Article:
Retrofitting generators with emissions controls can create revenue

June 23, 2015 - Green Buildings

Oisin O'Brien, GridMarket

Participating in utility and ISO-level demand response (DR) programs is an excellent way for building owner/operators to earn money while minimizing congestion-related power outages—helping maintain the health of the regional electric grid. For many building owners, utilizing existing gensets to participate in DR makes the most sense—this approach is one of the most effective and easy ways to curb load during DR events, and has zero impact on employee or tenant comfort.
However, compliance with federal, state and local air quality regulations is an important consideration for building owners interested in enrolling these gensets into DR programs. To ensure compliance, building owners and operators must make sure their backup generators are properly retrofitted with appropriate emissions control technologies before enrolling in DR programs.
For most generators, installing selective catalytic reduction (SCR) technology will be needed to control NOx, in combination with a diesel particulate filter (DPF) to control particulate matter (PM) emissions. In other instances, combining cooled exhaust gas recirculation (EGR) upgrades with a DPF can achieve the required emissions reductions without the installation of an SCR. By drastically reducing the pollutants emitted during operations, these control upgrades enable emergency generators to be re-classified, allowing owner/operators to enroll them in lucrative DR programs.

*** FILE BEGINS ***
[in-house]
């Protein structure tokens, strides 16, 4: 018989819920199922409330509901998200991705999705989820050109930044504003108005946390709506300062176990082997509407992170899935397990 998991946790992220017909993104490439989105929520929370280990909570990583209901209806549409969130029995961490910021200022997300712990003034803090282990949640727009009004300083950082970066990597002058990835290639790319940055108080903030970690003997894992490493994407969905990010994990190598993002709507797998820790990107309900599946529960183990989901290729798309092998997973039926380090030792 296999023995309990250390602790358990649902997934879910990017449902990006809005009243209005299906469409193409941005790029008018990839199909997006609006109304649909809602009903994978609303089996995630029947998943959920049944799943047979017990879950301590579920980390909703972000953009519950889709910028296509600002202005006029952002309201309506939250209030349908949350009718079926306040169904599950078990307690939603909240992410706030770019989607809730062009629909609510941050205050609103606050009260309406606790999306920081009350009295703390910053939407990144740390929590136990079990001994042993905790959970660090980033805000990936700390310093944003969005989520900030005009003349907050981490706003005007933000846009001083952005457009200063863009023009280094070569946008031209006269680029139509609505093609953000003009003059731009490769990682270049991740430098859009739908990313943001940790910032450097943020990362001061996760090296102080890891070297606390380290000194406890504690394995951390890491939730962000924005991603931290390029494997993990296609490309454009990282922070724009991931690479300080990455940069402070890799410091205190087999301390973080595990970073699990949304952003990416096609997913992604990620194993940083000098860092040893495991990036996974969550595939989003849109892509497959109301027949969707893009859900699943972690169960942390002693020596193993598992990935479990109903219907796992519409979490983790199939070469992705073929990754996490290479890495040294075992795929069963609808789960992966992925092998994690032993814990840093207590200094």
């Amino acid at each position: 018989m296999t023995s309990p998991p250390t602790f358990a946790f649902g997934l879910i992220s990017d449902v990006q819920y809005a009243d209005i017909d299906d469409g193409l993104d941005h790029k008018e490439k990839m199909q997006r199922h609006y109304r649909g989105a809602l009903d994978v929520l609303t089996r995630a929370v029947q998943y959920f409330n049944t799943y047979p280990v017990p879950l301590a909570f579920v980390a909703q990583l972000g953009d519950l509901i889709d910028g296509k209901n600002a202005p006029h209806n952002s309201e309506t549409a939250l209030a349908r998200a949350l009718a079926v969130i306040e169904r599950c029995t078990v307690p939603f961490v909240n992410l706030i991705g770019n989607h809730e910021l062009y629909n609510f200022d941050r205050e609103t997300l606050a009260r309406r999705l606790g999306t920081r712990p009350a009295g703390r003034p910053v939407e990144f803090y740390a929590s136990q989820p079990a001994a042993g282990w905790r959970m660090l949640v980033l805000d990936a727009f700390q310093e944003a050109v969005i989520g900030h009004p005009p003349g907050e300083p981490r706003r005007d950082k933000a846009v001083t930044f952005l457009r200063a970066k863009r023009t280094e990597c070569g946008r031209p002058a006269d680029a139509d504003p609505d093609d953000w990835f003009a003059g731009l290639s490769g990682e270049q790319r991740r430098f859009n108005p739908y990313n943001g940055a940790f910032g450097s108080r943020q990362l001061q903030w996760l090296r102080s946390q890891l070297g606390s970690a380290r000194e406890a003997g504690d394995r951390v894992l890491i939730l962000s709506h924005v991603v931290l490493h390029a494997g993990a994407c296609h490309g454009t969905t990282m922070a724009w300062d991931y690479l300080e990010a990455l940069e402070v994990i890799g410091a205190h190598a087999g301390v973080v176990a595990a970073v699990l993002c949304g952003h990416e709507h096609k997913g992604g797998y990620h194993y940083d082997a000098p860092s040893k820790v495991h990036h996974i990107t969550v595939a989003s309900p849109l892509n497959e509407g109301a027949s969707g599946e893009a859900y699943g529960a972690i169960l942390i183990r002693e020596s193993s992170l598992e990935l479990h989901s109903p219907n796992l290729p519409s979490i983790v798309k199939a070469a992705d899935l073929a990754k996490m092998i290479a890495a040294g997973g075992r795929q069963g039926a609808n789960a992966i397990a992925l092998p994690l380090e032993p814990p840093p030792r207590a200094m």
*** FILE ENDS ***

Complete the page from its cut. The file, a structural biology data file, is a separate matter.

These control measures can be easily installed, unlocking annual revenue streams of up to $250,000 per MW if the modified generator is simultaneously enrolled in NYISO's Special Case Resources program as well as Con Edison's CSRP and DLRP programs. With the retrofit typically running in the low six figures, the upfront cost is more than justified—it transforms emergency generators into cash flow-positive assets in under a year, helping resilience pay—year round.
Oisin O'Brien is director of research & data analytics at GridMarket, New York, N.Y.


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